Posts Tagged ‘Whitehead’

Most Incomprehensible

According to Jaki, Einstein’s favorite personal saying was that “the most incomprehensible thing about the universe is that it is comprehensible.”

For this pithy word, Jaki gives him vast credit, because although he did not have the tools to consider the philosophic ramifications of his remark, he had the intuitive sense to love this great mystery: that we can know the universe.

What does that mean?

Is it accidental?

For the Darwinian who sees mankind as accidental, and for a man like Whitehead who sees the universe as going through all possible forms, this mystery can be only one accidental event among quintillions of quintillions – nothing worthy of note. This accidentalist approach to reality became increasingly pervasive through the 20th century, even working its way into the arts, though it was never totally triumphant.

Einstein challenges this world-view that keeps layering accident upon accident, in a campaign to bore the human heart out of its natural wonder. He correctly observes that of all the wonders we meet in this stunning universe, the possibility of man knowing the universe is the most stunning.

It is also one of the most instructive. Why is the universe knowable – and by one of its constituent parts? That is the key to one vast part of the question: Is there a Universe? It is a philosophic key, not a scientific one, but it is important: Yes, Linde, consciousness is part of the universe. Consider, Mr. Whitehead: not every possible form of physical universe would allow consciousness, and whatever form forbids it is not part of this universe.

Give that some thought. This universe is the physical totality that allows a self-reflective entity to develop within its boundaries and subject to its laws yet free to evaluate their meaning. That’s the kind of universe it is.

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Richard Bentley was a younger contemporary of Isaac Newton. After Newton had formulated his law of gravitation, he observed, in a letter to Richard Bentley, that if all the stars are drawn to each other by gravitation, they should collapse into a single point. One will be drawn to another; that star will grow and pull in still more and more. In time, everything must be drawn in.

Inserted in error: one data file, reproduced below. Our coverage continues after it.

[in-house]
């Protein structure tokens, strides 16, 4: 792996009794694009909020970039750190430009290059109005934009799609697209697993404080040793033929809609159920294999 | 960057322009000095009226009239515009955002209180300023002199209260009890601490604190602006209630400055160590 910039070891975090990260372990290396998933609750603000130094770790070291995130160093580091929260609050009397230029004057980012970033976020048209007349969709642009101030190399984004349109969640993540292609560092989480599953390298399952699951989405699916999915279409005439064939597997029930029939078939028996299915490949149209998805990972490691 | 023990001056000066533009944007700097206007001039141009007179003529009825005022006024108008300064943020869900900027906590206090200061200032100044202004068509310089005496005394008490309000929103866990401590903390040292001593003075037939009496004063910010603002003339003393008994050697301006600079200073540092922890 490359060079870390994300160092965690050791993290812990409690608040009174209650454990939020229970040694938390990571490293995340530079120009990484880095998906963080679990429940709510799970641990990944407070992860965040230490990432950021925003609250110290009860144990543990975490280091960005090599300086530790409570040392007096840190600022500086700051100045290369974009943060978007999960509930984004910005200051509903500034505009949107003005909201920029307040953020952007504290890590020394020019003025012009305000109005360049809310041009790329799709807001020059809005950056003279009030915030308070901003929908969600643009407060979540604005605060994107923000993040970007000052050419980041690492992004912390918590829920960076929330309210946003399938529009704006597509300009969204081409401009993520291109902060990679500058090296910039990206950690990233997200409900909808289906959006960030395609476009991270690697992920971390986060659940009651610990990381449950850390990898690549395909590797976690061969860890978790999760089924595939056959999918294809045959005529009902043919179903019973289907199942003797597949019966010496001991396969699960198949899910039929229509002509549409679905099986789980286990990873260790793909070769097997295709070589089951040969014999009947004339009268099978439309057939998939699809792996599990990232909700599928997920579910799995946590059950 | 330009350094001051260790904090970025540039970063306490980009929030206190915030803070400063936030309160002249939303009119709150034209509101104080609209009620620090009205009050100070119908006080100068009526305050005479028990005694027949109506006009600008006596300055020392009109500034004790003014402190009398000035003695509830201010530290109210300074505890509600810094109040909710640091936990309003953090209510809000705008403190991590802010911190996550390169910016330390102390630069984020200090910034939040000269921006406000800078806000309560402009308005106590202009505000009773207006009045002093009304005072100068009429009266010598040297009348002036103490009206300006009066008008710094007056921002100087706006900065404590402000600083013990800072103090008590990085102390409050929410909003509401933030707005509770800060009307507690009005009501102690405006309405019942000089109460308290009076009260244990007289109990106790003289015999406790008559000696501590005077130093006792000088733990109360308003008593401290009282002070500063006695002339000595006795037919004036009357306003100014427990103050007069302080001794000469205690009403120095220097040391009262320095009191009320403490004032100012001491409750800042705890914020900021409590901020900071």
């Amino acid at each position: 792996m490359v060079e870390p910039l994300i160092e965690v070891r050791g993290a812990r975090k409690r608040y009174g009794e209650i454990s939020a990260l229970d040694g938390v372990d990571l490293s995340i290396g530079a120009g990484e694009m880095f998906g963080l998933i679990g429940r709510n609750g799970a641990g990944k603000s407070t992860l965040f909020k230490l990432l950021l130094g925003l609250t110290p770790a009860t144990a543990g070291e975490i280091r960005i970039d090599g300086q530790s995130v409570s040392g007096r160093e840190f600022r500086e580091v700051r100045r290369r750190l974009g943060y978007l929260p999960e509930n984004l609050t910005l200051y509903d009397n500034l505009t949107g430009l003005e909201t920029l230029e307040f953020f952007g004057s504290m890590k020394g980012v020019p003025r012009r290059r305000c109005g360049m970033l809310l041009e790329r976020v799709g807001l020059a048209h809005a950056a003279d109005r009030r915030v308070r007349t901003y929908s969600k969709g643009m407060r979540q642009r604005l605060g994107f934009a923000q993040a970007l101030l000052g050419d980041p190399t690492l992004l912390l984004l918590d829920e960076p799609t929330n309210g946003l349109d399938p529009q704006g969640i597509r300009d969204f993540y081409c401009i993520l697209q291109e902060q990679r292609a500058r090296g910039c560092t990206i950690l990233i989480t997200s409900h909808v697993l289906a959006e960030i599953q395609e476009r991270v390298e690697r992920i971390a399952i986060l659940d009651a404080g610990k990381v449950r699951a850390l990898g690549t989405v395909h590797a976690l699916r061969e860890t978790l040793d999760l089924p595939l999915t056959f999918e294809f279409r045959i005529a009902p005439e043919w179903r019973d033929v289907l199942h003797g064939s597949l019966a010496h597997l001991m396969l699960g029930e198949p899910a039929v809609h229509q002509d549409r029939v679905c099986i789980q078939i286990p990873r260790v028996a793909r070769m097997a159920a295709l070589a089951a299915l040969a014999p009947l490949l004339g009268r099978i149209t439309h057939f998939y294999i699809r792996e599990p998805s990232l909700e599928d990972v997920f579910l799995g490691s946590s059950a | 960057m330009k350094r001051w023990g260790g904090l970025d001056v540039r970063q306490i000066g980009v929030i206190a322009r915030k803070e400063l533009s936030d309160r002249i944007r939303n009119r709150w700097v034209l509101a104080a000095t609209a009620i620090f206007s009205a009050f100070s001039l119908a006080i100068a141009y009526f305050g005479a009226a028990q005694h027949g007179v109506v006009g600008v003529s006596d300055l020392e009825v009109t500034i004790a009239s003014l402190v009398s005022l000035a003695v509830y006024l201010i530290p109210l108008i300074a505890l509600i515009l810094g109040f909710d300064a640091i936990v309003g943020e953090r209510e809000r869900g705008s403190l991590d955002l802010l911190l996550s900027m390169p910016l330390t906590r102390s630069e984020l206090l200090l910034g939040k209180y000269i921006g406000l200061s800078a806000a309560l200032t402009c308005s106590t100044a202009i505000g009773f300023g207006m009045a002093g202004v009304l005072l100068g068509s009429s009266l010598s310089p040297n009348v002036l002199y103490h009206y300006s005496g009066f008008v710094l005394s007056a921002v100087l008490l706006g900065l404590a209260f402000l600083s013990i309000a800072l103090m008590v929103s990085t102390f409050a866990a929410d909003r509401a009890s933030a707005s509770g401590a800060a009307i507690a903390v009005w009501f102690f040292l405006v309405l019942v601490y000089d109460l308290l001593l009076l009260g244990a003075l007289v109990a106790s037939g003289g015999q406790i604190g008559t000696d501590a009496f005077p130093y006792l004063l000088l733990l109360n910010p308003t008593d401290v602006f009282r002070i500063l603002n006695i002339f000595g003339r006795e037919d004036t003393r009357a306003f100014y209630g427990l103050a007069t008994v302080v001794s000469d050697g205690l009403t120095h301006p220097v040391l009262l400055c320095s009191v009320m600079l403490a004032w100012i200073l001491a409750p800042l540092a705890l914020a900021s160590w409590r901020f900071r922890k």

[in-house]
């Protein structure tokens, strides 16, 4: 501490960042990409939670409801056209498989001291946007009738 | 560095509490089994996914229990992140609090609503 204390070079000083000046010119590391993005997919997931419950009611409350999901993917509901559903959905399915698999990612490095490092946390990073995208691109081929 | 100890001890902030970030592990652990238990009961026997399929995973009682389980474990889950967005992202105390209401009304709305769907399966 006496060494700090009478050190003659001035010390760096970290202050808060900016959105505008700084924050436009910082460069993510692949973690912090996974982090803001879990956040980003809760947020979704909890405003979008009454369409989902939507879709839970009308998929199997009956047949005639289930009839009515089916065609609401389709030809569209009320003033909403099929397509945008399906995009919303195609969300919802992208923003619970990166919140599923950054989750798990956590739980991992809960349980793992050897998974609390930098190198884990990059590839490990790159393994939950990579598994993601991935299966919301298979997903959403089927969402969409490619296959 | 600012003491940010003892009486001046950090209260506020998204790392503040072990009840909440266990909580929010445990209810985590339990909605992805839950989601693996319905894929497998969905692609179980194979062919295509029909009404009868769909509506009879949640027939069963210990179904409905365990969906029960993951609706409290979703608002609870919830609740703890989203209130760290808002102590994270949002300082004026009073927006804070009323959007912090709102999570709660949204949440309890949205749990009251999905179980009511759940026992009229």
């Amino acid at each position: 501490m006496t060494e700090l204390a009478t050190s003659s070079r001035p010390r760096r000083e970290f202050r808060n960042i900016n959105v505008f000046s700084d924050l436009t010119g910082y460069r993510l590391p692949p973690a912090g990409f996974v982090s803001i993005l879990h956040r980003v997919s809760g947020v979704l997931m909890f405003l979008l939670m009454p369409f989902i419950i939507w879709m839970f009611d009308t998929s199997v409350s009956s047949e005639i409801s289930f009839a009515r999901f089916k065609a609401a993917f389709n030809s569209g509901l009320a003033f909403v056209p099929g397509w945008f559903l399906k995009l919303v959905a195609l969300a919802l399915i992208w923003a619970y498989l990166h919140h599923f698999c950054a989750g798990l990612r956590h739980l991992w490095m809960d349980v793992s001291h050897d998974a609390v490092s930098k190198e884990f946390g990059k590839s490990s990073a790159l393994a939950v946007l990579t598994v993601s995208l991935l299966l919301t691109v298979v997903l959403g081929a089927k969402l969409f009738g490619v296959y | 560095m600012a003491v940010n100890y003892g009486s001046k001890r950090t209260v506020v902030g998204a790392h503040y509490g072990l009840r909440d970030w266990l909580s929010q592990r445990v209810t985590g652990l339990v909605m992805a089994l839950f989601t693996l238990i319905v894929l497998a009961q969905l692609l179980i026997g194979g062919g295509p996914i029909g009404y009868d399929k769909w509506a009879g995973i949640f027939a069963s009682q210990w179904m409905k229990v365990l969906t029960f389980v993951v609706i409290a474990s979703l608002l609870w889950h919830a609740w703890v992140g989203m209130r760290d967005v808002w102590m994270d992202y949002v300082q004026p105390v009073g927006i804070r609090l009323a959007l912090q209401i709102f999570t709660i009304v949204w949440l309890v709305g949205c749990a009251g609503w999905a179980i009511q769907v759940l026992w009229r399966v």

How is the universe constructed so as to prevent this from happening?

It did not occur to Newton, or perhaps to anyone before the 20th century, that the universe is a changing space-scape. It has a history, at the start of which (in Big Bang theory) its matter was ejected apart; so far, it does not have the energy to re-gather everything in a universe-crushing event. Or maybe I should say that its momentum is still too great to be overcome by its gravity. Either way, it could face gravity collapse, but not yet.

Bentley’s Paradox (which maybe should be called Newton’s Paradox, since it is odd to name an insight after its first recipient, rather than its author) is similar to Olbers’ Paradox in that it does suggest a finite universe: an infinite universe would have infinite gravity and would certainly collapse.

Well, again, perhaps you’d have the Kelvin/Boltzmann suggestion of a universe with pieces far enough apart not to respond. But this suggestion only serves to indicate the distant (really distant!) possibility of a kind of multiverse. Unless it can be tested, it is not a scientific hypothesis, though it is an interesting thought experiment.

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